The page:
Swedish marine energy technology developer Minesto has identified Welsh waters as a suitable location to install its Deep Green, a new concept for tidal power plants following Sustainable Expansion of the Applied Coastal and Marine Sectors' (SEACAMS) analysis on sea conditions yielded positive results.
SEACAMS collected and processed data on tidal currents and seabed conditions, while Minesto evaluated the data. Backed by European regional development funding through the Welsh Government, SEACAMS is aimed at assisting in the expansion of the coastal and marine sector in Wales.
Meanwhile, the Welsh Government has recently prioritised the development of renewable marine energy and reported that marine energy could significantly contribute £840m annually for the Welsh economy.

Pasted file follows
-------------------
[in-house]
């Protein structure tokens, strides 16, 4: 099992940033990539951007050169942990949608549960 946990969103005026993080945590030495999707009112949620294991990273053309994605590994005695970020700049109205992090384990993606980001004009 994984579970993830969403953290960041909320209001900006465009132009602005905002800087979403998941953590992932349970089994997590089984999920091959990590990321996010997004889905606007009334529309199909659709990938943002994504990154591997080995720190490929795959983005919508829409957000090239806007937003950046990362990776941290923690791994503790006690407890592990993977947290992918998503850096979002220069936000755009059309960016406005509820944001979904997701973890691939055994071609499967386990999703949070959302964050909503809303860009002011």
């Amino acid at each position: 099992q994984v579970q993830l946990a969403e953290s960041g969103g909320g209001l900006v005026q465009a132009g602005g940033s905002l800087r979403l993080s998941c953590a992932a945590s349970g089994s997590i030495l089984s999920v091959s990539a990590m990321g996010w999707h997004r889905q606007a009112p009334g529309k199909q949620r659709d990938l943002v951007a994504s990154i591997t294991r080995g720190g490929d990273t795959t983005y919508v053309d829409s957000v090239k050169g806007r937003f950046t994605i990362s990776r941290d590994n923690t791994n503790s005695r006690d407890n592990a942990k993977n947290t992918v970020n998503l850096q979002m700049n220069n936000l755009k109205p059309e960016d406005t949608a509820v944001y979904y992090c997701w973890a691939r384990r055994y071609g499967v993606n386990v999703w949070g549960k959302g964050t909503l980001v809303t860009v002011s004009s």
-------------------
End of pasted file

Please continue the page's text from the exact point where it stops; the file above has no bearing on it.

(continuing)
Having completed a test programme in Strangford Lough in 2011/2012, Minesto plans to deploy a 3MW Deep Green array in 2015 and expand it to 10MW in 2016.
The Deep Green technology features a hydrodynamic wing, tether and swivel; the kite assembly (wing and turbine) is attached to a fixed point on the ocean bed using a tether, which is anchored to the swivel mounted on the foundation.
The swivel allows flexible movement of the tether in all directions, depending on the current velocity direction and the kite motions; the tether, a force bearing element, will take the high loads created by the wing as well as host power cables from the generator and signal cable to the control system.
The water flows over the wing would produce lift force, which allows smoother movement of the device through the water and rotation of the turbine, thereby generating electricity.
Minesto CEO Anders Jansson said that these developments in Wales can create highly qualified jobs in the region and also build local expertise in marine energy.
Image: 'Underwater kite' power plants produce electricity from low velocity currents. Photo: courtesy of Minesto.